“What’s your glitch?” REALITY BITES (1994) – review

Generation X is defined as people born between the years 1965 and 1980; the offspring of baby boomers, who were given their own cinematic portrait with The Big Chill.  By the 1990s the up-and-coming youth were portrayed in several teen and 20-something related films, perhaps most memorably in Reality Bites.

Available now on Blu-ray from Via Vision Entertainment, this post-grad drama follows four friends as they navigate life, love and work in Huston, Texas, with Winona Ryder starring as our central figure, Lelaina; a self-proclaimed voice of her generation and aspiring documentary filmmaker. Among her circle is the too-cool-for-school, Troy (Ethan Hawke), her bestie, Vickie (Janeane Garofalo), and the neutral Sammy, played by Steve Zahn in probably his most introverted role.

I really dig slice-of-like narratives, especially those from the 70s and more recently, by Sean Baker. With the 90s being somewhat in vogue again, I did enjoy Reality Bites for the most part, but I’d be lying if I said it doesn’t get a little tiresome. Maybe it’s because I’m significantly older than the characters with different values and aspirations, but their need to achieve success right out the gate and the passive resentment of settling for a modest living don’t really bode well in our strenuous economic time. I quote Jon Voight in Runaway Train, “…you’re gonna hold onto that job like gold. Because it is gold.”

Winona Ryder is a hot mess as Lelaina, who pounds cans of Diet Coke and smokes more cigarettes than Humphrey Bogart as she rocks a 90s vibe against the more bohemian Vickie who subscribes to a more retro popular persona. Ben Stiller makes his directorial debut and despite giving himself a kind of meaty supporting role, there’s no real sense of ego at play. Stiller doesn’t get in the way of our protagonists’ arc even when he’s clearly polishing his comedic chops. His younger rival to Lelaina’s heart, Troy spends most of the film raging against the machine; he’s not a particulate likable guy, but I we can all relate to him on some level.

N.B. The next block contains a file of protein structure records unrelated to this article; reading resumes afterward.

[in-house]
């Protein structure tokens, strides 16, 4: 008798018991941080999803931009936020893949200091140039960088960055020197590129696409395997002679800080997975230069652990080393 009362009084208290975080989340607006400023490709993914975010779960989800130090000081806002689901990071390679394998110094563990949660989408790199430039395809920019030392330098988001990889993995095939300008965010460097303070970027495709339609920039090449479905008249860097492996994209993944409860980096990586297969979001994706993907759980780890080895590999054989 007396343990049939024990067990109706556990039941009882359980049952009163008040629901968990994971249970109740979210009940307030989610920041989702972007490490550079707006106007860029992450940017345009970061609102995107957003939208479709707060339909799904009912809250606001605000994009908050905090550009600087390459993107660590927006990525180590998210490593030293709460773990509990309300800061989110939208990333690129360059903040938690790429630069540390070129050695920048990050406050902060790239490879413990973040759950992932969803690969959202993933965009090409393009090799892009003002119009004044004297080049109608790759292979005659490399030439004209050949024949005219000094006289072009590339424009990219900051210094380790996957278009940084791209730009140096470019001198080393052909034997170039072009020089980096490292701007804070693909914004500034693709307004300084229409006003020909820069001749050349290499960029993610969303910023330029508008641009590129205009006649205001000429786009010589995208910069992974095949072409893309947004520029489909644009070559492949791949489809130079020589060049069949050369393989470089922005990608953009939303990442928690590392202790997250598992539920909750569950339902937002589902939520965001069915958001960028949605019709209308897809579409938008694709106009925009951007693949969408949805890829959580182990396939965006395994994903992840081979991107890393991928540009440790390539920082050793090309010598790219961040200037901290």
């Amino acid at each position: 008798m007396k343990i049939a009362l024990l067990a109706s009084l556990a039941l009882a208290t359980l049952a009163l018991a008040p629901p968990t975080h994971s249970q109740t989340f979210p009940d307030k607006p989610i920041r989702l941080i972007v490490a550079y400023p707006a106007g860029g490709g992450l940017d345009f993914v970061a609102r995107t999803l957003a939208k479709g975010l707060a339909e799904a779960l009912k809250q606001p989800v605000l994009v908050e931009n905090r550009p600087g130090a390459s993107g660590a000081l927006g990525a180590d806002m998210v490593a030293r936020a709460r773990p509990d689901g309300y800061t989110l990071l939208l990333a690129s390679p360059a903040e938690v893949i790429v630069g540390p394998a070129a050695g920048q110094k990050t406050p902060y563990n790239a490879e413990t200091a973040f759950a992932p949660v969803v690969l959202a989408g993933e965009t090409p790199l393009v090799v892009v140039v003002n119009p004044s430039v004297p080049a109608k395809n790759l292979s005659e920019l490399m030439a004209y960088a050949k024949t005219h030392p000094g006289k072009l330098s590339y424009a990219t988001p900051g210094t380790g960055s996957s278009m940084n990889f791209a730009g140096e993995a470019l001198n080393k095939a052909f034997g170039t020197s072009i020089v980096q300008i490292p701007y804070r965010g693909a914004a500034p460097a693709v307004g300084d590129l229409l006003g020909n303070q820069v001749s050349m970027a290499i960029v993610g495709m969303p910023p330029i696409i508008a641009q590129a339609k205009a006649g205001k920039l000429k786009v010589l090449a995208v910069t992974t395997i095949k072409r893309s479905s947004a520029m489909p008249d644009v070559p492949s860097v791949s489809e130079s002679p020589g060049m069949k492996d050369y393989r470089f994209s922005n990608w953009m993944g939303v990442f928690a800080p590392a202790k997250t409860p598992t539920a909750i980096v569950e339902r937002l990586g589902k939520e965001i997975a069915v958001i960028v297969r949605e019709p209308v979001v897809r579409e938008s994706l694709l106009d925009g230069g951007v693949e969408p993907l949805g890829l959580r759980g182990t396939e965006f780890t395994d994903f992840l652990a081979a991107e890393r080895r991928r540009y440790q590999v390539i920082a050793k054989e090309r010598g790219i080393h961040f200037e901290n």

• Audio Commentary with actor/director Ben Stiller and writer Helen Childress
  • Deleted Scenes
  • Reality Bites: Retrospective documentary
  • Lisa Loeb – “Stay” featurette
  • “Stay (I Missed You)” music video by Lisa Loeb
    Theatrical Trailer

The special features on this disc come ported from the film’s 10th anniversary DVD release and reflect common supplementary content of the era. Despite only a decade passing from the time of Reality Bite’s production and its retrospective documentary, the cast and crew all offer insightful reflections on their own personal changes and views of modern youth culture. The audio commentary with director Ben Stiller and scriptwriter Helen Childress goes more in-depth on the movie’s aim of capturing the thoughts and anxieties of their generation rather than making a statement. Deleted scenes run for around 13 minutes all up, and are presented in standard definition, but many provide substance and context for the overall film and are worth a watch for fans. –  by Hannah Lynch


It’s oddly fitting, Via Vision chose to re-issue an early-generation HD rendering for such a generational-themed drama, both of which are obviously dated. Presented in 1.35:1, the image doesn’t really pop during any scenes. In fact, the colours are quite muted in comparison to modem standards, but the DTS-HD 5.1 Surround track is well-balanced and loud. English HOH subtitles are included, and the disc is region B locked.

Reality Bites, like most movies, enables you to swap your reality for another, and while it may not be the most desirable, take in the blatant product placement, cool soundtrack and that distinctive 90s vernacular.

(1993, director: Ben Stiller)



direct blu-ray screen captures



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